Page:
David Jolly Beats Alex Sink In Florida Special Election: Why That's Not The Worst Thing For Democrats
The Democrats just lost the first election of 2014. On Tuesday night, Republican David Jolly eked out a victory over Democrat Alex Sink in a Florida special election, defeating her 48.5 to 46.6 percent. The election was held to fill the seat of the late Rep. Bill Young, and both parties sunk a ton of money into it.
While Jolly’s victory itself isn’t terribly consequential in the short term— he’ll have to run again for the same seat in seven months — it could significantly affect happens in the midterms later this year. Because Jolly ran and won as a staunch anti-Obamacare conservative, many Republican strategists will conclude that this — and not moderation — is the key to winning the Senate and retaining the House of Representatives come November.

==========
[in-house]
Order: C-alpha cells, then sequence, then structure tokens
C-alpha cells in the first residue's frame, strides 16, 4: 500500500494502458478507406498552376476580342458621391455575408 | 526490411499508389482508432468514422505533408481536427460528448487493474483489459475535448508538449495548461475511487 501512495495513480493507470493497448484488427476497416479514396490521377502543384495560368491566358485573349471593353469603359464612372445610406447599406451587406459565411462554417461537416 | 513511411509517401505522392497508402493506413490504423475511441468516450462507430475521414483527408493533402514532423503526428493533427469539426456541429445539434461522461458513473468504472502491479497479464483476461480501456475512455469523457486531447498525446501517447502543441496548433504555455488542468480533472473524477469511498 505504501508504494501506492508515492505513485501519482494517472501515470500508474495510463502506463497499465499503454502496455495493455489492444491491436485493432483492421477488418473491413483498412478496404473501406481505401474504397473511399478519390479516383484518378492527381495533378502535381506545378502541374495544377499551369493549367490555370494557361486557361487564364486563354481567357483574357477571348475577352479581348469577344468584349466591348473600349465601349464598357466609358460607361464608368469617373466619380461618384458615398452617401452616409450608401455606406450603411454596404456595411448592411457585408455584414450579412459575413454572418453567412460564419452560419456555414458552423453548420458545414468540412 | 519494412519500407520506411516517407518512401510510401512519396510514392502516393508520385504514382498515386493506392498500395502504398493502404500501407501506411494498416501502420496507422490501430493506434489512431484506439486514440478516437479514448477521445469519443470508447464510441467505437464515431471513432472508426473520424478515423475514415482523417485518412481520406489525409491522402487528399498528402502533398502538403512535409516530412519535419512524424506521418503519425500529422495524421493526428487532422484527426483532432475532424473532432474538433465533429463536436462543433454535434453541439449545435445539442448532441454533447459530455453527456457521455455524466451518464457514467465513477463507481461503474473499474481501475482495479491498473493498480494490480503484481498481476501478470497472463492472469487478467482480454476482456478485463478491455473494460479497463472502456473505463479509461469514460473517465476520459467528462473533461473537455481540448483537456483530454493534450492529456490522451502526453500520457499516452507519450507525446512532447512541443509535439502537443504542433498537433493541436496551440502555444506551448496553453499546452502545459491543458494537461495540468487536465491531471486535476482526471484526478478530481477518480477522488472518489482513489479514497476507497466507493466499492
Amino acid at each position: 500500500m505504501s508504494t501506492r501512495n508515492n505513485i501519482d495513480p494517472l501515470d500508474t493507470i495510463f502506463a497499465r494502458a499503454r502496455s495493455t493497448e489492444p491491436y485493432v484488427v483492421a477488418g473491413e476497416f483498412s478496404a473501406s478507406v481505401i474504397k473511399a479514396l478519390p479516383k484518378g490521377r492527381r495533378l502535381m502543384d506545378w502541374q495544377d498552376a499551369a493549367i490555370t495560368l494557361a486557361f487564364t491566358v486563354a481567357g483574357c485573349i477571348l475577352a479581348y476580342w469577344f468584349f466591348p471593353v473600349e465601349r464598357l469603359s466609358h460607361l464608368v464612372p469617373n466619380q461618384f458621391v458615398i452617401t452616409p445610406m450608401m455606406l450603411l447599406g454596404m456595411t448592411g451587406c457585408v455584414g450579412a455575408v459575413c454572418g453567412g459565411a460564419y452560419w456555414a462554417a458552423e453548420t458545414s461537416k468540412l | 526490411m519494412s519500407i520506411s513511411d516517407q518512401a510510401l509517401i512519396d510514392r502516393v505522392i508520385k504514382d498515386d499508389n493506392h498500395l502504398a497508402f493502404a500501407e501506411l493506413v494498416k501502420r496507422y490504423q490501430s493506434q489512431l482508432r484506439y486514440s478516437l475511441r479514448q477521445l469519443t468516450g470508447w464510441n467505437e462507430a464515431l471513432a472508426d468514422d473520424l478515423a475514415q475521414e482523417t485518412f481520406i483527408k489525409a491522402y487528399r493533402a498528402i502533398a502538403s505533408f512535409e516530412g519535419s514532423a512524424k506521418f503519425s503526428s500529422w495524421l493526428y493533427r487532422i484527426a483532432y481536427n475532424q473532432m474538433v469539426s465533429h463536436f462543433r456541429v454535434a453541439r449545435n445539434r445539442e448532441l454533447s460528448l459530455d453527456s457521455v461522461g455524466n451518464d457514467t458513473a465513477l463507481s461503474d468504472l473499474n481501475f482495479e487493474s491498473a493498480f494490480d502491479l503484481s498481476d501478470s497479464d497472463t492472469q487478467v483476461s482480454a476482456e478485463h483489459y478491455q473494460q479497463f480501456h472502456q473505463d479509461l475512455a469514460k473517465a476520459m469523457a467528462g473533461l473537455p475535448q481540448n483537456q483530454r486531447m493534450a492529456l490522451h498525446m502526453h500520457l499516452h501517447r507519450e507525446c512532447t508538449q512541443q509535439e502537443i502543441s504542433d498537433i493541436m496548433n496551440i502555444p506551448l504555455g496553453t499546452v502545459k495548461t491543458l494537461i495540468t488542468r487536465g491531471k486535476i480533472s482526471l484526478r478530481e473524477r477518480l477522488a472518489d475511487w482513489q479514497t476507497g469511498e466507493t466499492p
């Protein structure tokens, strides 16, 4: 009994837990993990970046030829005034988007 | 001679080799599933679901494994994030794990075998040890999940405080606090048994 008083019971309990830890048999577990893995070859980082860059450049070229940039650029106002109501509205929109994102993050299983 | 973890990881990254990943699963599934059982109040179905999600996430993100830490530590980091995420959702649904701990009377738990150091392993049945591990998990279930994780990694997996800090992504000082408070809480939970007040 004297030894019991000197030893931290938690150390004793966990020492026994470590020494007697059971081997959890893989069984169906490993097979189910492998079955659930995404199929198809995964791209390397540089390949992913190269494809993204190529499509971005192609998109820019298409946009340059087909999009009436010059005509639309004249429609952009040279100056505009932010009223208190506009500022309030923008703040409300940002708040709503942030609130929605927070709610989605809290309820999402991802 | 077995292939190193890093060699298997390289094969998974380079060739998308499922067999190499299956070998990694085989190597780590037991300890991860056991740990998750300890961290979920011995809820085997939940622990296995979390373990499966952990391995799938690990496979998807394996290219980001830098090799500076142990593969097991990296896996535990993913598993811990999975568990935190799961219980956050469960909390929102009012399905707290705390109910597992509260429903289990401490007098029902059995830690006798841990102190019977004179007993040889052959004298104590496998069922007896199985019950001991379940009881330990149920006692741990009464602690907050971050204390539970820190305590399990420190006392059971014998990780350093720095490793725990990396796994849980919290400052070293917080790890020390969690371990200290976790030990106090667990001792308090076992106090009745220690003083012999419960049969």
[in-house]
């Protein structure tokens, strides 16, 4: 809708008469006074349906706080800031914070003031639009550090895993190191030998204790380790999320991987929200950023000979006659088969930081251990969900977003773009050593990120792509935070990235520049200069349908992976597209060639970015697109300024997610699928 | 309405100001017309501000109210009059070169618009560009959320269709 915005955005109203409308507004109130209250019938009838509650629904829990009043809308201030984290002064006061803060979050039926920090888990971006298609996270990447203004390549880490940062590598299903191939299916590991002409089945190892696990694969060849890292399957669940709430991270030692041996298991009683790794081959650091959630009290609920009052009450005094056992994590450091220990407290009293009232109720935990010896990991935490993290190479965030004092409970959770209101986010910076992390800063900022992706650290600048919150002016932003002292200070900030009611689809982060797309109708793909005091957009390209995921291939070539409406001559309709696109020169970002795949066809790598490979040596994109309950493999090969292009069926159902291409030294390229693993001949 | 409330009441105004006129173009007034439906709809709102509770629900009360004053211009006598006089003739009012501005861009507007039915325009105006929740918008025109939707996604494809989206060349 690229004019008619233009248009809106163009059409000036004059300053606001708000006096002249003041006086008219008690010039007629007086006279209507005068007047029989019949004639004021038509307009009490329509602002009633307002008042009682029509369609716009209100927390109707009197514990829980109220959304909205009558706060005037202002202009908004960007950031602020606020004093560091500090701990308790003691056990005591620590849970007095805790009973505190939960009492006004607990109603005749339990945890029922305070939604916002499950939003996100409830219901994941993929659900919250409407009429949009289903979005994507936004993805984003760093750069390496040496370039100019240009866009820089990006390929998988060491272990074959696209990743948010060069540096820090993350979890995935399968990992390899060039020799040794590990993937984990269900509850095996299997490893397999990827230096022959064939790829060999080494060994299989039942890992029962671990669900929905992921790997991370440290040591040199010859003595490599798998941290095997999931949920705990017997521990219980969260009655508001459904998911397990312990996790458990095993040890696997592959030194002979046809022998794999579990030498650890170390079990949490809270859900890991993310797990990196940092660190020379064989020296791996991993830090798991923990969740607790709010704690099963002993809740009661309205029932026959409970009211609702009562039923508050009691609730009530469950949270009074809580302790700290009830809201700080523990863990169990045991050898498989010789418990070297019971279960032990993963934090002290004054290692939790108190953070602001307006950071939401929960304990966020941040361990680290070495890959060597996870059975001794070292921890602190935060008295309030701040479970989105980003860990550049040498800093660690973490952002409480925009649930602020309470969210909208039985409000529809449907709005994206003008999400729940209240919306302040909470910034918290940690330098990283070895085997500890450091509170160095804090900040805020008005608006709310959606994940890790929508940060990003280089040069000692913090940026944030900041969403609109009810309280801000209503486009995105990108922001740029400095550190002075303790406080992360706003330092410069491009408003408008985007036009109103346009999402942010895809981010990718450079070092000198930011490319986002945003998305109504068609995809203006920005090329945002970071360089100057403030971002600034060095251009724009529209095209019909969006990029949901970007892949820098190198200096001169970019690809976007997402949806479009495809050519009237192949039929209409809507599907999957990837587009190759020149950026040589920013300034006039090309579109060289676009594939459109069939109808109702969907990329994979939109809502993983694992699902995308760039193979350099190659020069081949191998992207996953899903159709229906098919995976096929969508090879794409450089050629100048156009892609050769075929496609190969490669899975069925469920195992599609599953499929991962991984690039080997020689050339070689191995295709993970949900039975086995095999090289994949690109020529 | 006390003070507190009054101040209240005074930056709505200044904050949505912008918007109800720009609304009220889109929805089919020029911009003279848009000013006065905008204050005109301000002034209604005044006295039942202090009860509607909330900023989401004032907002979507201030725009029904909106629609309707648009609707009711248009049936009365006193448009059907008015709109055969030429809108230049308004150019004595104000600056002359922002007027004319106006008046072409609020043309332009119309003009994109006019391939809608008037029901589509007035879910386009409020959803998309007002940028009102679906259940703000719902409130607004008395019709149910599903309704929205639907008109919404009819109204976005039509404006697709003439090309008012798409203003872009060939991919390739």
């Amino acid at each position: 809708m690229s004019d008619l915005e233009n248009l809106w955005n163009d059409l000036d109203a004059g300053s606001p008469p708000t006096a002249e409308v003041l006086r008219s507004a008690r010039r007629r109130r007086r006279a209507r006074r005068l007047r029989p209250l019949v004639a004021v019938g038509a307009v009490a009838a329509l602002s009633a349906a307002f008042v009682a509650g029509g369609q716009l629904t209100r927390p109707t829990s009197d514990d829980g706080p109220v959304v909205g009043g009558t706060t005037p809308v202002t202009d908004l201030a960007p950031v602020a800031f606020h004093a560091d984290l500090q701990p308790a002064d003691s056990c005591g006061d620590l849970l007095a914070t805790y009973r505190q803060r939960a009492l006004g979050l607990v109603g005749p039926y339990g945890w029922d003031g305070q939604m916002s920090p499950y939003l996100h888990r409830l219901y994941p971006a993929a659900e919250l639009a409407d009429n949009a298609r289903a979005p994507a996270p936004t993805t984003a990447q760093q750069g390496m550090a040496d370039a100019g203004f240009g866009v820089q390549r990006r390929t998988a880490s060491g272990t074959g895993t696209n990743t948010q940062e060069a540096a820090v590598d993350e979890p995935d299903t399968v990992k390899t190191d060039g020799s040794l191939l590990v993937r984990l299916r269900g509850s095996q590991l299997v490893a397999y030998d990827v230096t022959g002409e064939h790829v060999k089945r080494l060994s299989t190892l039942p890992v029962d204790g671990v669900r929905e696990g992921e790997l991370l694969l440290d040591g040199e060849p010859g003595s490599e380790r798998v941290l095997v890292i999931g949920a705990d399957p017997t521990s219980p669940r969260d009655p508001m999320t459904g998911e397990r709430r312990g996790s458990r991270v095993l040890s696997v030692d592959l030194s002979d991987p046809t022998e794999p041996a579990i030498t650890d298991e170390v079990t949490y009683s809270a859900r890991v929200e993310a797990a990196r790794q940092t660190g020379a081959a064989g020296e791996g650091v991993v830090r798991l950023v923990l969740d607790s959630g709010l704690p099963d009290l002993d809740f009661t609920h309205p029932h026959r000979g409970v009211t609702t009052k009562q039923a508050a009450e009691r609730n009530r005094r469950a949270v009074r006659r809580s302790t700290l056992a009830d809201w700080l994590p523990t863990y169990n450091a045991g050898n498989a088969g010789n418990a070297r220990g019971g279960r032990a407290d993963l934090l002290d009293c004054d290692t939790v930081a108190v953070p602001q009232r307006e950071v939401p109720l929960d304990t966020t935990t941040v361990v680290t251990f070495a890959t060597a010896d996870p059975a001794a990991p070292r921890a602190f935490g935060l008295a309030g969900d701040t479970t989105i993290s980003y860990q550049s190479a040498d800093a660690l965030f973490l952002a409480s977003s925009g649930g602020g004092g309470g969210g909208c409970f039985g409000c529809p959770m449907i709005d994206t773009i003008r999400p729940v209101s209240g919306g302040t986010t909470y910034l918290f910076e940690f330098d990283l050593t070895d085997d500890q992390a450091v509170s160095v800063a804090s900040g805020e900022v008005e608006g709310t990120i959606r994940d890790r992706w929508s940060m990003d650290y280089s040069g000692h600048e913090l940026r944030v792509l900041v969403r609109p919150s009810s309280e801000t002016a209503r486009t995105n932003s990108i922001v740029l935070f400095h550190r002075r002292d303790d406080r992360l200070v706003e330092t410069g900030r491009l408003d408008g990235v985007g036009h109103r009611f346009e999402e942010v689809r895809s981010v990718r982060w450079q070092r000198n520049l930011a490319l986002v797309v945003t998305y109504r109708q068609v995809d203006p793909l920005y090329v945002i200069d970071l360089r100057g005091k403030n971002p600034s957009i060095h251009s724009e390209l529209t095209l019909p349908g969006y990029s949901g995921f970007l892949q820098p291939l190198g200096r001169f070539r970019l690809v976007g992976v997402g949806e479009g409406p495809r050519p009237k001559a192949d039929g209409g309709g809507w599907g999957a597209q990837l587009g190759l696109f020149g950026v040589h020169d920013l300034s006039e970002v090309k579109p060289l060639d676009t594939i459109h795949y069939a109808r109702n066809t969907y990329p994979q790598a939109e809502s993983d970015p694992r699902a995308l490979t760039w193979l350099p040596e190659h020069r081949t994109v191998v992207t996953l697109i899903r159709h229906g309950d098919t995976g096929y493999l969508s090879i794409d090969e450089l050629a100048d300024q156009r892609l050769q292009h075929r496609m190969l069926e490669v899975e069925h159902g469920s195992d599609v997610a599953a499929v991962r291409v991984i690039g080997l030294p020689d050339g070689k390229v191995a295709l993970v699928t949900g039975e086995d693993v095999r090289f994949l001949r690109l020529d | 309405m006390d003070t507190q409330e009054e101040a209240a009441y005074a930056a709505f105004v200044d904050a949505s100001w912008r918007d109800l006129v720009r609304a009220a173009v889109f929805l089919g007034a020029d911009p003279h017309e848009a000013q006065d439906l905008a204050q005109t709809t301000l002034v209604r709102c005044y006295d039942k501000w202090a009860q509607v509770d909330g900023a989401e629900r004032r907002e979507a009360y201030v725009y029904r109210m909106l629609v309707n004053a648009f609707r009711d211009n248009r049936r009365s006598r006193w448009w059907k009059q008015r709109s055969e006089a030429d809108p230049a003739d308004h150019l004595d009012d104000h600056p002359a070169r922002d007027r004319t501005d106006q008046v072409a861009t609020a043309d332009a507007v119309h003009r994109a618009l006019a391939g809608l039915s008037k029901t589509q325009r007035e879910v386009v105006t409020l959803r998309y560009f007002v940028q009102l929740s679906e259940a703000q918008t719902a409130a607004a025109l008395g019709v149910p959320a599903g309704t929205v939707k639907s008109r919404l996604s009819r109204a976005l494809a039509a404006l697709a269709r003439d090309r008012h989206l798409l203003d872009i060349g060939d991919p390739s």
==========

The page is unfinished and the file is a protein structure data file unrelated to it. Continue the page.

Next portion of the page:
"[Jolly's] victory shows that voters are looking for representatives who will fight to end the disaster of Obamacare, to get Washington to spend our money responsibly, and to put power in the hands of families and individuals," RNC Chair Reince Priebus said in a statement.
This is not necessarily the right conclusion to draw. Jolly had a number of advantages going into the race, like the fact that he used to work for the man he was running to replace. It’s a pretty conservative district, and the attitudes of voters in one district can’t be extrapolated to the country as a whole. Furthermore, Jolly won by less than two percent.
Nevertheless, the GOP has been determined since 2012 to find a way to win elections without actually changing any of its policies. Jolly’s success in Florida’s 13th district is a sign — to Republican eyes, at least — that this is possible.
As a result, Republicans running in the midterms may conclude that assuming unabashed far-right positions is the path to victory. As Todd Akin can tell you, that didn’t work out so well last time, so in some sense, Jolly’s victory could inadvertently be a boon to Democrats.